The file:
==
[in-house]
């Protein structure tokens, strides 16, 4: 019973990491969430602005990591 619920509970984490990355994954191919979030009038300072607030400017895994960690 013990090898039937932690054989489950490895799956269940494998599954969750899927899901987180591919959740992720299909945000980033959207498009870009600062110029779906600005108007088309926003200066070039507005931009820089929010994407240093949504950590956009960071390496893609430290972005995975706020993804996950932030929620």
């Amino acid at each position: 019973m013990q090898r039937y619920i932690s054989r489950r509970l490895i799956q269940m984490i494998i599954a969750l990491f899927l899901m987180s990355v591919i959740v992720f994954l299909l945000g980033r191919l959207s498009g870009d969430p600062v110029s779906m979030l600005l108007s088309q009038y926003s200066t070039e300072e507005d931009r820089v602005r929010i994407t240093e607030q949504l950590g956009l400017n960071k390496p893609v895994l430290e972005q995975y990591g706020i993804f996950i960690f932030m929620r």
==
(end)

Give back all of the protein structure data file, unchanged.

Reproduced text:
[in-house]
């Protein structure tokens, strides 16, 4: 019973990491969430602005990591 619920509970984490990355994954191919979030009038300072607030400017895994960690 013990090898039937932690054989489950490895799956269940494998599954969750899927899901987180591919959740992720299909945000980033959207498009870009600062110029779906600005108007088309926003200066070039507005931009820089929010994407240093949504950590956009960071390496893609430290972005995975706020993804996950932030929620």
């Amino acid at each position: 019973m013990q090898r039937y619920i932690s054989r489950r509970l490895i799956q269940m984490i494998i599954a969750l990491f899927l899901m987180s990355v591919i959740v992720f994954l299909l945000g980033r191919l959207s498009g870009d969430p600062v110029s779906m979030l600005l108007s088309q009038y926003s200066t070039e300072e507005d931009r820089v602005r929010i994407t240093e607030q949504l950590g956009l400017n960071k390496p893609v895994l430290e972005q995975y990591g706020i993804f996950i960690f932030m929620r």